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Car Parks
Some of the clearance works that have provided the car parks in Rushden

 The Rushden Echo and Argus, 11th September 1953  30th August 1957
The area off Rectory Road 4 boys on a home made vehicle
Parking facilities on this site off Rectory Road are to be doubled, thanks to the enterprise of Rushden Co-operative Society, who own the land and will rent it to the Urban Council after putting it in order.
Note: the cottages seen here were demolished in 1956.
This gearless, engineless, four-seater open tourer, was seen at Rectory Road car park. We're not sure about brakes, but those dangling shoes may be the answer. The authorities might not be pleased on this point but four lively schoolboys are not worrying.

The Rushden Echo and Argus, 19th June, 1953, transcribed by Jim Hollis

Duck Street people fear parking plan 
  Rushden Council’s proposal to acquire land in Duck Street (South) for a car park has caused grave concern among the householders in the vicinity, who already look upon the area as one of the worst “bottlenecks” in the town.

  The 18 tenants in the bottleneck lost no time in petitioning the council once the “notice of proposal” in developing the 2,200 square yards of vacant land was posted.

  An “Echo and Argus” reporter who visited the objectors was soon acquainted with their main contention: that there is very little pathway already – on one side of the road only, in fact, and only wide enough for one person to walk along at a time.  There are two blind corners, and the road is only wide enough for one-way traffic.  The noise of heavy traffic passing by already vibrates the doors, and with a school just round the corner, the danger to children, already prevalent, would be aggravated.

Duck-street 1953
This is one of the bottle-necks about which Rushden Duck Street residents
are complaining in view of the council's proposal to turn the waste ground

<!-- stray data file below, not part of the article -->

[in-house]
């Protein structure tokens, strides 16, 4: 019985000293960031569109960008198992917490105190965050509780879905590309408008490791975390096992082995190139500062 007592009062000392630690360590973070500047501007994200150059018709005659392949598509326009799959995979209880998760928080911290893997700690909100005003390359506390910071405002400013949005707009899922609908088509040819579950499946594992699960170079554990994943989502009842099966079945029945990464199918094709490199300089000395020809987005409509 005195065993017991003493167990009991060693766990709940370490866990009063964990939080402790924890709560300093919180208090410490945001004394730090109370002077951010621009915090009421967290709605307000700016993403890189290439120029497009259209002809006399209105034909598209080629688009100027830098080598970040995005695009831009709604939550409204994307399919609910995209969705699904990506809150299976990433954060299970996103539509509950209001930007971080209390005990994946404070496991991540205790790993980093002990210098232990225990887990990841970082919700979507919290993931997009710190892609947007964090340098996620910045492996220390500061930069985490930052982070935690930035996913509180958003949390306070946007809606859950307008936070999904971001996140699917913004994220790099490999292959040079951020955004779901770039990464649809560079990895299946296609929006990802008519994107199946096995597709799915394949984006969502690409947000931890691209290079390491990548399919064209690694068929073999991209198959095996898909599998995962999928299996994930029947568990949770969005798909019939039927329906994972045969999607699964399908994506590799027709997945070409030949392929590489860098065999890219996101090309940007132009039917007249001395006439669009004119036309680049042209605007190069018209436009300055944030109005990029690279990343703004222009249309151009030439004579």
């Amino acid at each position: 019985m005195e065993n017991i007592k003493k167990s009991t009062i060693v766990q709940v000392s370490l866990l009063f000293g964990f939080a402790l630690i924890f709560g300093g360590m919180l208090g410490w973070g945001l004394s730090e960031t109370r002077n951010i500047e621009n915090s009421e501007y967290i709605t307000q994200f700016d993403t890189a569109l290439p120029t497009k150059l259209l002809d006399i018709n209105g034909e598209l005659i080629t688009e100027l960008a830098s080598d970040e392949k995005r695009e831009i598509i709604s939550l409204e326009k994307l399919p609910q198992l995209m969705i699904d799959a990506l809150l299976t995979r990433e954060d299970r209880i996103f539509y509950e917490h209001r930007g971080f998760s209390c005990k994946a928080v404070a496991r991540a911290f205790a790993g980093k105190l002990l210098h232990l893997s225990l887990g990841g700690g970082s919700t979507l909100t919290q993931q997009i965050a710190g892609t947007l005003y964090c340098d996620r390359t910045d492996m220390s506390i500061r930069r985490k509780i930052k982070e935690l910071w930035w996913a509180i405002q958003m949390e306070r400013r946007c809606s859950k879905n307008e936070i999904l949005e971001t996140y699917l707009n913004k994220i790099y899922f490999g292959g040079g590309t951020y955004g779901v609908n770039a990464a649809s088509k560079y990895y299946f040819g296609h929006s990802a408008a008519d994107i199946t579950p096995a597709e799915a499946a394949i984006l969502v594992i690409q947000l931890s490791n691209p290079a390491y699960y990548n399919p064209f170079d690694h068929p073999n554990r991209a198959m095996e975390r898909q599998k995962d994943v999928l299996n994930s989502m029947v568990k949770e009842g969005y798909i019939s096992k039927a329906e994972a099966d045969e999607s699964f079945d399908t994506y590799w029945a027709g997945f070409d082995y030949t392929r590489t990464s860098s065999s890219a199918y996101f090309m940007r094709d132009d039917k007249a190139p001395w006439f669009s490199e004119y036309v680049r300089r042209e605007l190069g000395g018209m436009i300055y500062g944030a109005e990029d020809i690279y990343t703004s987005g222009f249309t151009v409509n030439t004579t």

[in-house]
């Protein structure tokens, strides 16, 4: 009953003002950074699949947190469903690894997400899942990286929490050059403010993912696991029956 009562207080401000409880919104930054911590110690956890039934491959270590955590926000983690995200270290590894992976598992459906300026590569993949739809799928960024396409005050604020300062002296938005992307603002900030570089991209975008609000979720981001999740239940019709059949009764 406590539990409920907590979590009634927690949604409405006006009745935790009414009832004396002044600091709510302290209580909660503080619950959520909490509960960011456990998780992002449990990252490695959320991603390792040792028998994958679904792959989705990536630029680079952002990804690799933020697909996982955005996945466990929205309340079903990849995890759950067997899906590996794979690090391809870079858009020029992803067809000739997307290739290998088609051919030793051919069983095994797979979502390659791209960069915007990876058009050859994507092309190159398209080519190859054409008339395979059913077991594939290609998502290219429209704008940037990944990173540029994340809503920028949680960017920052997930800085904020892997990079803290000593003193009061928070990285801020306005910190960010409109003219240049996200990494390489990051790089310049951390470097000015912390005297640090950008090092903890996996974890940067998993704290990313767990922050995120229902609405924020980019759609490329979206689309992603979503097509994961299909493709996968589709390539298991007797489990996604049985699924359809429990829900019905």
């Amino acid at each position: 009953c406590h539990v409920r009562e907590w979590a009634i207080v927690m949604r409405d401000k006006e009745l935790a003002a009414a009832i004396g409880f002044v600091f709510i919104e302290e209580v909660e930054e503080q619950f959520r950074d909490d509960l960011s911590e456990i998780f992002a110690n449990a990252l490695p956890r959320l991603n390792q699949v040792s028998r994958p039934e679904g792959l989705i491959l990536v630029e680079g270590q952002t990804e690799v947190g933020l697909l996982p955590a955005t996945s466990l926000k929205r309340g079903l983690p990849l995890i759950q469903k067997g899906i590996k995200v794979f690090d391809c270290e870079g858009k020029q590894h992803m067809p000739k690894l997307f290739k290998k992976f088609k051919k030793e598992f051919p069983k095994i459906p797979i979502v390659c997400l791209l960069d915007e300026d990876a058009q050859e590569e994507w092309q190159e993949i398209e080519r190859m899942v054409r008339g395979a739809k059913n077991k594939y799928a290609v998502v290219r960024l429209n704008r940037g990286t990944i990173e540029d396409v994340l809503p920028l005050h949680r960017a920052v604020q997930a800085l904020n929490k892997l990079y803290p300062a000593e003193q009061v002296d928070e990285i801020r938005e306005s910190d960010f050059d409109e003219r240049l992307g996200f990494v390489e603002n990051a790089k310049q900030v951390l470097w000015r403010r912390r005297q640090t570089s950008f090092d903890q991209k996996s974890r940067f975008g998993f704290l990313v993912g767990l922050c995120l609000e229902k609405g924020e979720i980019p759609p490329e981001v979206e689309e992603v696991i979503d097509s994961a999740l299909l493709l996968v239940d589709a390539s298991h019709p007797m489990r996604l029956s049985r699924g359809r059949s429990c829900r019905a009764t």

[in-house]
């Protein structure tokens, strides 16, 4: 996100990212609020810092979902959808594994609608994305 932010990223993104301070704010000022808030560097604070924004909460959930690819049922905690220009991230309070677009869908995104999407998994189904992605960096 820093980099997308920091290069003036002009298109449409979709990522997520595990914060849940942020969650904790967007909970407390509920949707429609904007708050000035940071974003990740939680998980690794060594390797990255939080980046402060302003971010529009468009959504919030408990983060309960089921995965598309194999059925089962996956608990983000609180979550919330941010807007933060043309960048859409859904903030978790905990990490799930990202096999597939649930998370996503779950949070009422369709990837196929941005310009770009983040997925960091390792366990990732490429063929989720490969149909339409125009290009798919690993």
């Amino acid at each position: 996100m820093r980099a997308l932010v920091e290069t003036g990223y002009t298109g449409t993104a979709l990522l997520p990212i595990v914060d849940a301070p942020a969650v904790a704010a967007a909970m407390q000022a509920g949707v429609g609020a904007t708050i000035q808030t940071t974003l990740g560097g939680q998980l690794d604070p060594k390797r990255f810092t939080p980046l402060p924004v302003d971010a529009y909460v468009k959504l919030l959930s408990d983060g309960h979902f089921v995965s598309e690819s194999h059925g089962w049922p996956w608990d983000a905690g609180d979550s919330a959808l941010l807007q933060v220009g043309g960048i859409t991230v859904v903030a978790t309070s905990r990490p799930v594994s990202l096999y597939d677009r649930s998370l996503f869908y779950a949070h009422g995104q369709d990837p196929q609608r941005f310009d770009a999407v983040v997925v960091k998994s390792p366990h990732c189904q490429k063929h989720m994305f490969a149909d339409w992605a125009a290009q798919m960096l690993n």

on right of picture into a car park.
  “Many transport drivers think this road is the continuation of the diversion from Skinner’s Hill to Kettering,” said one householder, “and the lorries tip over you as you walk along the pavement.”

  Another comment was: “There are notices prohibiting heavy traffic at both Wellingborough Road and College Street, but they are so faded no one really sees them.  Lorries come along here to deliver goods to three factories nearby.”

"It is not the cars we are worried about so much as the heavy lorries," said a woman. "We have too many now, and it is the children we are worried about. The children barely have room to walk along as it is."

"The wideness of the opening from Wellingborough Road is deceptive," was a further opinion. "There is no speed limit at all, and there ought to be one of ten m.p.h."

Meanwhile, the children continue to romp in the wilderness of the land proposed for a car park - land overgrown with vegetation and head-high with weeds. At one time it was reserved for proposed trade union offices.

"We should welcome the council clearing the spot," was the parting remark. "A children's playground now .... "

The Rushden Echo and Argus, 11th October 1957

New park will hold up to 100 vehicles
A new car park which, though not complete, will hold up to 100 cars, was introduced to motorists at Wednesday's meeting of Rushden Urban Council. It is in Duck Street, almost opposite the foot of College Street.

The Rushden Echo and Argus, 26th June 1959, transcribed by Jim Hollis

‘Go Ahead’ For Second Duck St. Car Park
Rushden Urban Council, meeting on Monday, learned that a loan of £2,400 for the provision of a car park off Duck Street had been sanctioned, and it was agreed to go ahead with the project.